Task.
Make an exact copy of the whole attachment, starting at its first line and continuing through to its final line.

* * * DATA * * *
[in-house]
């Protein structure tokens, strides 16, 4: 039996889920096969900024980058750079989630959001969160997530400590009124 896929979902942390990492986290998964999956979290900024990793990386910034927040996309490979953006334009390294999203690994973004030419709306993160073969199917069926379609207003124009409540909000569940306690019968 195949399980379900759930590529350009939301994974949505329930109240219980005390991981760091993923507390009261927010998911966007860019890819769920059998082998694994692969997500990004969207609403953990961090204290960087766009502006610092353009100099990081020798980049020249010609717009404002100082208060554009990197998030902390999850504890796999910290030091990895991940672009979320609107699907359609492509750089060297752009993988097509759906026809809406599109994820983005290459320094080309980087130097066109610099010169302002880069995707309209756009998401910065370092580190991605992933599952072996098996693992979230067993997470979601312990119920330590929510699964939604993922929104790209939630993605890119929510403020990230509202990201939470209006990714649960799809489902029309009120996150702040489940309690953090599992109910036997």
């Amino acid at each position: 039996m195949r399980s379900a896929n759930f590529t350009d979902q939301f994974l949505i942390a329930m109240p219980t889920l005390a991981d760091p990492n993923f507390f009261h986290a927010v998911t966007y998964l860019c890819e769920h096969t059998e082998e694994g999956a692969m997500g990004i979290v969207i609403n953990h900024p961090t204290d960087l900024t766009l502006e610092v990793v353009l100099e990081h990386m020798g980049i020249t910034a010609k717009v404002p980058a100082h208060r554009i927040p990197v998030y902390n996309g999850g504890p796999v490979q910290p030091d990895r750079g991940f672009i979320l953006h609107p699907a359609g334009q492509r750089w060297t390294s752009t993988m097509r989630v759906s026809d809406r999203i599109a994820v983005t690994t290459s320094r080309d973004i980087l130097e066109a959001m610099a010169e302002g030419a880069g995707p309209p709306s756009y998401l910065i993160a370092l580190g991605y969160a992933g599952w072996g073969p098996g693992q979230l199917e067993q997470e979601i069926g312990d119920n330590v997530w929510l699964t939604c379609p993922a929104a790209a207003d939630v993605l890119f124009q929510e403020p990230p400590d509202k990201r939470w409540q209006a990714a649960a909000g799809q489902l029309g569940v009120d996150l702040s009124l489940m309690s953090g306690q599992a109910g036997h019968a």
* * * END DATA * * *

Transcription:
[in-house]
């Protein structure tokens, strides 16, 4: 039996889920096969900024980058750079989630959001969160997530400590009124 896929979902942390990492986290998964999956979290900024990793990386910034927040996309490979953006334009390294999203690994973004030419709306993160073969199917069926379609207003124009409540909000569940306690019968 195949399980379900759930590529350009939301994974949505329930109240219980005390991981760091993923507390009261927010998911966007860019890819769920059998082998694994692969997500990004969207609403953990961090204290960087766009502006610092353009100099990081020798980049020249010609717009404002100082208060554009990197998030902390999850504890796999910290030091990895991940672009979320609107699907359609492509750089060297752009993988097509759906026809809406599109994820983005290459320094080309980087130097066109610099010169302002880069995707309209756009998401910065370092580190991605992933599952072996098996693992979230067993997470979601312990119920330590929510699964939604993922929104790209939630993605890119929510403020990230509202990201939470209006990714649960799809489902029309009120996150702040489940309690953090599992109910036997």
């Amino acid at each position: 039996m195949r399980s379900a896929n759930f590529t350009d979902q939301f994974l949505i942390a329930m109240p219980t889920l005390a991981d760091p990492n993923f507390f009261h986290a927010v998911t966007y998964l860019c890819e769920h096969t059998e082998e694994g999956a692969m997500g990004i979290v969207i609403n953990h900024p961090t204290d960087l900024t766009l502006e610092v990793v353009l100099e990081h990386m020798g980049i020249t910034a010609k717009v404002p980058a100082h208060r554009i927040p990197v998030y902390n996309g999850g504890p796999v490979q910290p030091d990895r750079g991940f672009i979320l953006h609107p699907a359609g334009q492509r750089w060297t390294s752009t993988m097509r989630v759906s026809d809406r999203i599109a994820v983005t690994t290459s320094r080309d973004i980087l130097e066109a959001m610099a010169e302002g030419a880069g995707p309209p709306s756009y998401l910065i993160a370092l580190g991605y969160a992933g599952w072996g073969p098996g693992q979230l199917e067993q997470e979601i069926g312990d119920n330590v997530w929510l699964t939604c379609p993922a929104a790209a207003d939630v993605l890119f124009q929510e403020p990230p400590d509202k990201r939470w409540q209006a990714a649960a909000g799809q489902l029309g569940v009120d996150l702040s009124l489940m309690s953090g306690q599992a109910g036997h019968a």